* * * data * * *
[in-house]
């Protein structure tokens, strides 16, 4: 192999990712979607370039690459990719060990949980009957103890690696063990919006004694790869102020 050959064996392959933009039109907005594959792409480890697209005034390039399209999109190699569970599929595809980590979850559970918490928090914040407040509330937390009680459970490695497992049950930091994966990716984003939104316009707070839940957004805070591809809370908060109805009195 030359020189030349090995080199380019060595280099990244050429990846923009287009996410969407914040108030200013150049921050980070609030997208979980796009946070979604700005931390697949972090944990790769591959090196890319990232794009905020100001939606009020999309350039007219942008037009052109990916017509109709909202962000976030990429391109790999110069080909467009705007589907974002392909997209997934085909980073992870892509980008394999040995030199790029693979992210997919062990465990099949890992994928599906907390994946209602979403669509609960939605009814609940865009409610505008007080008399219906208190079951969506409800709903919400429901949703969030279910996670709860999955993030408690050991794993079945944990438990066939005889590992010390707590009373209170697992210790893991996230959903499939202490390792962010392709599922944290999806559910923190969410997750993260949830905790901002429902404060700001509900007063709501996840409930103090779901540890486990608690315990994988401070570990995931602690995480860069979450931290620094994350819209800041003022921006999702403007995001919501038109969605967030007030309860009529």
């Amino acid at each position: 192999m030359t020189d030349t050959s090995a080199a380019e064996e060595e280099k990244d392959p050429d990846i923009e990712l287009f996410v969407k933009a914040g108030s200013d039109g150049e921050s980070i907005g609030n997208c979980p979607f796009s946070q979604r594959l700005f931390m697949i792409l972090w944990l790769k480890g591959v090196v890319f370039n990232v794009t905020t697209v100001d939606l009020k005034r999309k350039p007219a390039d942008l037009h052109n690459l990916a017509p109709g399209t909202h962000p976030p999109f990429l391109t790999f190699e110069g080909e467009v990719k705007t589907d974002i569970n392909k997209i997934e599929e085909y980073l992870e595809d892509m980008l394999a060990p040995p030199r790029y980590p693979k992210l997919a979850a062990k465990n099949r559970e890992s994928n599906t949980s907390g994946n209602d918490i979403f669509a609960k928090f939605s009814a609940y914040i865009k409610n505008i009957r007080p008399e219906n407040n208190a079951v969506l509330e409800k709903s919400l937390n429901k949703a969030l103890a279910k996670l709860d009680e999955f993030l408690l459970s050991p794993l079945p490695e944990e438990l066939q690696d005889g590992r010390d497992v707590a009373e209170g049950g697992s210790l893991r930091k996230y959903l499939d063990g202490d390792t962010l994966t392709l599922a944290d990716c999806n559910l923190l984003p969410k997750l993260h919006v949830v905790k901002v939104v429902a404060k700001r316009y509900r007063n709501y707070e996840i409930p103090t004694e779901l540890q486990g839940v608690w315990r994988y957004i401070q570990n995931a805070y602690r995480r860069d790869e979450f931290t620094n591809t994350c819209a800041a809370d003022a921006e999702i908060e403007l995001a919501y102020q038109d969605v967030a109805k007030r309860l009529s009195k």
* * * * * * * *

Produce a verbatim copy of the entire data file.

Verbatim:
[in-house]
């Protein structure tokens, strides 16, 4: 192999990712979607370039690459990719060990949980009957103890690696063990919006004694790869102020 050959064996392959933009039109907005594959792409480890697209005034390039399209999109190699569970599929595809980590979850559970918490928090914040407040509330937390009680459970490695497992049950930091994966990716984003939104316009707070839940957004805070591809809370908060109805009195 030359020189030349090995080199380019060595280099990244050429990846923009287009996410969407914040108030200013150049921050980070609030997208979980796009946070979604700005931390697949972090944990790769591959090196890319990232794009905020100001939606009020999309350039007219942008037009052109990916017509109709909202962000976030990429391109790999110069080909467009705007589907974002392909997209997934085909980073992870892509980008394999040995030199790029693979992210997919062990465990099949890992994928599906907390994946209602979403669509609960939605009814609940865009409610505008007080008399219906208190079951969506409800709903919400429901949703969030279910996670709860999955993030408690050991794993079945944990438990066939005889590992010390707590009373209170697992210790893991996230959903499939202490390792962010392709599922944290999806559910923190969410997750993260949830905790901002429902404060700001509900007063709501996840409930103090779901540890486990608690315990994988401070570990995931602690995480860069979450931290620094994350819209800041003022921006999702403007995001919501038109969605967030007030309860009529």
């Amino acid at each position: 192999m030359t020189d030349t050959s090995a080199a380019e064996e060595e280099k990244d392959p050429d990846i923009e990712l287009f996410v969407k933009a914040g108030s200013d039109g150049e921050s980070i907005g609030n997208c979980p979607f796009s946070q979604r594959l700005f931390m697949i792409l972090w944990l790769k480890g591959v090196v890319f370039n990232v794009t905020t697209v100001d939606l009020k005034r999309k350039p007219a390039d942008l037009h052109n690459l990916a017509p109709g399209t909202h962000p976030p999109f990429l391109t790999f190699e110069g080909e467009v990719k705007t589907d974002i569970n392909k997209i997934e599929e085909y980073l992870e595809d892509m980008l394999a060990p040995p030199r790029y980590p693979k992210l997919a979850a062990k465990n099949r559970e890992s994928n599906t949980s907390g994946n209602d918490i979403f669509a609960k928090f939605s009814a609940y914040i865009k409610n505008i009957r007080p008399e219906n407040n208190a079951v969506l509330e409800k709903s919400l937390n429901k949703a969030l103890a279910k996670l709860d009680e999955f993030l408690l459970s050991p794993l079945p490695e944990e438990l066939q690696d005889g590992r010390d497992v707590a009373e209170g049950g697992s210790l893991r930091k996230y959903l499939d063990g202490d390792t962010l994966t392709l599922a944290d990716c999806n559910l923190l984003p969410k997750l993260h919006v949830v905790k901002v939104v429902a404060k700001r316009y509900r007063n709501y707070e996840i409930p103090t004694e779901l540890q486990g839940v608690w315990r994988y957004i401070q570990n995931a805070y602690r995480r860069d790869e979450f931290t620094n591809t994350c819209a800041a809370d003022a921006e999702i908060e403007l995001a919501y102020q038109d969605v967030a109805k007030r309860l009529s009195k």